'Why haven't you gotten deported?'
That's usually the first thing people ask me when they learn I'm an undocumented immigrant or, put more rudely, an "illegal." Some ask it with anger or frustration, others with genuine bafflement. At a restaurant in Birmingham, not far from the University of Alabama, an inebriated young white man challenged me: "You got your papers?" I told him I didn't. "Well, you should get your ass home, then." In California, a middle-aged white woman threw up her arms and wanted to know: "Why hasn't Obama dealt with you?" At least once a day, I get that question, or a variation of it, via e-mail, tweet or Facebook message. Why, indeed, am I still here?
The contradictions of our immigration debate are inescapable.
The probusiness GOP waves a KEEP OUT flag at the Mexican border and a HELP WANTED sign 100 yards in, since so many industries depend on cheap labor.
'Why don't you become legal?'
"I haven't become legal," I told William, "because there's no way for me to become legal, sir."
Sharon jumped in. "You can't get a green card?"
"No, ma'am," I said. "There's no process for me." Of all the questions I've been asked in the past year, "Why don't you become legal?" is probably the most exasperating. But it speaks to how unfamiliar most Americans are with how the immigration process works.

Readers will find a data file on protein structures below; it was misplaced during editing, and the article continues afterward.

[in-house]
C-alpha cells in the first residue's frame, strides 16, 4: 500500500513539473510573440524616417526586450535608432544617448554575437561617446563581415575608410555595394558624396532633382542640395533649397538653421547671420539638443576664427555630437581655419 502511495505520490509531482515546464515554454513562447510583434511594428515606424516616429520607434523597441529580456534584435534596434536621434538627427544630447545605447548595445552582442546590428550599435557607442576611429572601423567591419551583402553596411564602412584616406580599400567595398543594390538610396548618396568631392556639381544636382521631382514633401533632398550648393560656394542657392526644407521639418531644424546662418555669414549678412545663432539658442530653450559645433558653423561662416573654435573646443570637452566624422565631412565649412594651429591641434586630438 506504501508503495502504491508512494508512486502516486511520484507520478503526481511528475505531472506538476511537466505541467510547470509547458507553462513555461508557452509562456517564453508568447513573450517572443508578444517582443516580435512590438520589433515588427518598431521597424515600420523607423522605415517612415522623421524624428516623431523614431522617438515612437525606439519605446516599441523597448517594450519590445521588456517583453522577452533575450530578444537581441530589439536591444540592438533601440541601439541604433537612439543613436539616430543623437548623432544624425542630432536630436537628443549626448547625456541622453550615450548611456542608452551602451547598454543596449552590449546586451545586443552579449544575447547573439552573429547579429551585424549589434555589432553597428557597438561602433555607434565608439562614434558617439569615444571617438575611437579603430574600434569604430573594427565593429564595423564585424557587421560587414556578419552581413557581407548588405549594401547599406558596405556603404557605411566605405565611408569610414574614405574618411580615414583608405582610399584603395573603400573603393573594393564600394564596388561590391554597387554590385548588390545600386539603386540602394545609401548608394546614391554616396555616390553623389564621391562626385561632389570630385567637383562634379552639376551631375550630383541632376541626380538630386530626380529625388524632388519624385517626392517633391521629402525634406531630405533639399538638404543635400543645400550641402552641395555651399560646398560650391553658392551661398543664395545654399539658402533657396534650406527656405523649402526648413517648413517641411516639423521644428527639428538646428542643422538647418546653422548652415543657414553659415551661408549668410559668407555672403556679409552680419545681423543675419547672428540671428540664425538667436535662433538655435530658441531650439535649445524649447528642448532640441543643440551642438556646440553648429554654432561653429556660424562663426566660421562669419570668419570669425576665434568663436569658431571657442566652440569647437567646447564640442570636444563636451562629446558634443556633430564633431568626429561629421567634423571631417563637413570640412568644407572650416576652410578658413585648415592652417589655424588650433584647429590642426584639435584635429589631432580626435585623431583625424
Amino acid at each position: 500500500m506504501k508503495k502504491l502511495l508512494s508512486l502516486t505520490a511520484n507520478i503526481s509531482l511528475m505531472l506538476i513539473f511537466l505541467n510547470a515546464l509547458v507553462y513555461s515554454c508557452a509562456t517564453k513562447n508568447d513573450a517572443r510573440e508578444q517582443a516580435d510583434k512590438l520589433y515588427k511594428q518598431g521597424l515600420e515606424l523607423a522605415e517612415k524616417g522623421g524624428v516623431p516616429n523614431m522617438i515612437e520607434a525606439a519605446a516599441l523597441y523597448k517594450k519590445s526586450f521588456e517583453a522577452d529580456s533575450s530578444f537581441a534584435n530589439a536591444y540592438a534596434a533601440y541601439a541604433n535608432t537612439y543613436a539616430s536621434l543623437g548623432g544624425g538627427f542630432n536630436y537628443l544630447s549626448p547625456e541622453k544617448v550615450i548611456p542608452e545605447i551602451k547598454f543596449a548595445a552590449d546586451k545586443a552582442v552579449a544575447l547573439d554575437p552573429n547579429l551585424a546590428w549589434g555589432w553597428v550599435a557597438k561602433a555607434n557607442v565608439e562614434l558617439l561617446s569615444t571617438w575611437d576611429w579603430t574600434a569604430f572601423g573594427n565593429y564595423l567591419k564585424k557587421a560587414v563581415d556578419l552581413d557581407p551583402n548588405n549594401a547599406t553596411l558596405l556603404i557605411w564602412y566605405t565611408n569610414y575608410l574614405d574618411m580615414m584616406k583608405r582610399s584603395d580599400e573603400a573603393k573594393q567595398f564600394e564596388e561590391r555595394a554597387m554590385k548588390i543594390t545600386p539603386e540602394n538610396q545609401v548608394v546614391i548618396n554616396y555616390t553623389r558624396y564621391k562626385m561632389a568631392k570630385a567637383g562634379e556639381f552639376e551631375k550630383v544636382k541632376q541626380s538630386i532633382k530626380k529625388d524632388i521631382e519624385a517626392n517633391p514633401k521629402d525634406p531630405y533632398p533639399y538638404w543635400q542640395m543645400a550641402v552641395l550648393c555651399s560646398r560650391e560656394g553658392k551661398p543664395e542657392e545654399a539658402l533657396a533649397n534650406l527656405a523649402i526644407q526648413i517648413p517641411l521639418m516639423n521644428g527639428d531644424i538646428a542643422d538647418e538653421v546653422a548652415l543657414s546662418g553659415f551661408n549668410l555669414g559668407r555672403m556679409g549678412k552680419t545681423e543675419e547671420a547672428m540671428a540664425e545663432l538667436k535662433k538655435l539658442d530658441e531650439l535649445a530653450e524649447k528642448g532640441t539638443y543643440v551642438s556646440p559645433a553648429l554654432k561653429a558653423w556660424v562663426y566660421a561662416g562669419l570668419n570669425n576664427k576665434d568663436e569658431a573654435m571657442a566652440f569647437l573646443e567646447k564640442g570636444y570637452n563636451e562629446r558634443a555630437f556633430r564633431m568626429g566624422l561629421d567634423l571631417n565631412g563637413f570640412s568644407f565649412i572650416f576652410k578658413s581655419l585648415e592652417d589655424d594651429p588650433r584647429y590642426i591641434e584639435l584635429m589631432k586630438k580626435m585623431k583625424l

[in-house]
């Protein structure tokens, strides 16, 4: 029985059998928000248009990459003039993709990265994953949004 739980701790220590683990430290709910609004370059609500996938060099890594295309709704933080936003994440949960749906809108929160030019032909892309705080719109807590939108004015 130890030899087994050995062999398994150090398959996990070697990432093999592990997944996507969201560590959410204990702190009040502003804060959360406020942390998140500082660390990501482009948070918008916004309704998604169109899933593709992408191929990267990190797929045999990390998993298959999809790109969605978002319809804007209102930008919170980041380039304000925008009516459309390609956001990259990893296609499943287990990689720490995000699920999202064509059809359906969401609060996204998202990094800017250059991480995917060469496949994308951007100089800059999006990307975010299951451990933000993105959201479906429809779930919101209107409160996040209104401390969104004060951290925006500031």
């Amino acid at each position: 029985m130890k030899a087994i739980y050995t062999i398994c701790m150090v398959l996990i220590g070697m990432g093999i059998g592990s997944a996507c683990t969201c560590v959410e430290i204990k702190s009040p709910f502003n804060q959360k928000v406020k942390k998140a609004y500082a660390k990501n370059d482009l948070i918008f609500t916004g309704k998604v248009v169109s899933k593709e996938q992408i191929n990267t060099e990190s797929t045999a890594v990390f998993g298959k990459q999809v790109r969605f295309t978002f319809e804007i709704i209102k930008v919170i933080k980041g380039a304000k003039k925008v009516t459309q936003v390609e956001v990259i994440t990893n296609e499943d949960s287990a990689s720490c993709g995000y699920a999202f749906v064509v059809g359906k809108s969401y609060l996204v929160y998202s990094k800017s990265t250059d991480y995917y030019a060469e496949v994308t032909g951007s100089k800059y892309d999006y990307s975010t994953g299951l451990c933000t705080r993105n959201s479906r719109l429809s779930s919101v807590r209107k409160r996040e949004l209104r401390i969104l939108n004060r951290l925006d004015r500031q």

Obtaining a green card means navigating one of the two principal ways of getting permanent legal status in the U.S.: family or specialized work. To apply for a green card on the basis of family, you need to be a spouse, parent, child or sibling of a citizen. (Green-card holders can petition only for their spouses or unmarried children.) Then it's time to get in line. For green-card seekers, the U.S. has a quota of about 25,000 green cards per country each year. That means Moldova (population: 3.5 million) gets the same number of green cards as Mexico (population: 112 million). The wait time depends on demand. If you're in Mexico, India, the Philippines or another nation with many applicants, expect a wait of years or even decades. (Right now, for example, the U.S. is considering Filipino siblings who applied in January 1989.)
Much, much more. An interesting and frustrating dilemma that is only now coming to be addressed.
That's understandable - it takes time to come up with a lie that balances the need for cheap labor by his big donors and the scaredy-cat xenophobia of the mouth-breathers whom he is trying to convince to vote for him. It would be so much simpler if the Fat Cats could just BUY the Presidency for him outright. He'll fix that on Day One.